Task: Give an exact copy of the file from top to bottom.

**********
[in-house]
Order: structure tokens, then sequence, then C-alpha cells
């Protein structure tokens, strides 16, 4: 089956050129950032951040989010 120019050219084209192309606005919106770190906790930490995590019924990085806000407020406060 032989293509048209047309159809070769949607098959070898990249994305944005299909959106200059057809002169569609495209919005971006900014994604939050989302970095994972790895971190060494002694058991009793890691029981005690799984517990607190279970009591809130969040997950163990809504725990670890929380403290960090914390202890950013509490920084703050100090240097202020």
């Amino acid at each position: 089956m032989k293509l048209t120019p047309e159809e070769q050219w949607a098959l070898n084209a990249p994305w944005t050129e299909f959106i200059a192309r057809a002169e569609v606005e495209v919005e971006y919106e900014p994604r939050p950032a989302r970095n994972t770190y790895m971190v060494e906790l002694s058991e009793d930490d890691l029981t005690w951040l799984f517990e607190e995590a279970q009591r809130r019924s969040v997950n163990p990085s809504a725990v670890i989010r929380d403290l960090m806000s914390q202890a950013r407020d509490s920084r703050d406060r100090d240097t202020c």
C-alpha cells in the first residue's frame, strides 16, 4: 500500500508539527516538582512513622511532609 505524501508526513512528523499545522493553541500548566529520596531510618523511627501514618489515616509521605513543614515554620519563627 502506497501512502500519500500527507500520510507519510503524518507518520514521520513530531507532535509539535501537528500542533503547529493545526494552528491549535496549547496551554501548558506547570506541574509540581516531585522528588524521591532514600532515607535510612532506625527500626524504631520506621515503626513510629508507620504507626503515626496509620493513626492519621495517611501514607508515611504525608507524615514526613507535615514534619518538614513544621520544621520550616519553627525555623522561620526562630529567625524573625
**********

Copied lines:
[in-house]
Order: structure tokens, then sequence, then C-alpha cells
């Protein structure tokens, strides 16, 4: 089956050129950032951040989010 120019050219084209192309606005919106770190906790930490995590019924990085806000407020406060 032989293509048209047309159809070769949607098959070898990249994305944005299909959106200059057809002169569609495209919005971006900014994604939050989302970095994972790895971190060494002694058991009793890691029981005690799984517990607190279970009591809130969040997950163990809504725990670890929380403290960090914390202890950013509490920084703050100090240097202020």
């Amino acid at each position: 089956m032989k293509l048209t120019p047309e159809e070769q050219w949607a098959l070898n084209a990249p994305w944005t050129e299909f959106i200059a192309r057809a002169e569609v606005e495209v919005e971006y919106e900014p994604r939050p950032a989302r970095n994972t770190y790895m971190v060494e906790l002694s058991e009793d930490d890691l029981t005690w951040l799984f517990e607190e995590a279970q009591r809130r019924s969040v997950n163990p990085s809504a725990v670890i989010r929380d403290l960090m806000s914390q202890a950013r407020d509490s920084r703050d406060r100090d240097t202020c």
C-alpha cells in the first residue's frame, strides 16, 4: 500500500508539527516538582512513622511532609 505524501508526513512528523499545522493553541500548566529520596531510618523511627501514618489515616509521605513543614515554620519563627 502506497501512502500519500500527507500520510507519510503524518507518520514521520513530531507532535509539535501537528500542533503547529493545526494552528491549535496549547496551554501548558506547570506541574509540581516531585522528588524521591532514600532515607535510612532506625527500626524504631520506621515503626513510629508507620504507626503515626496509620493513626492519621495517611501514607508515611504525608507524615514526613507535615514534619518538614513544621520544621520550616519553627525555623522561620526562630529567625524573625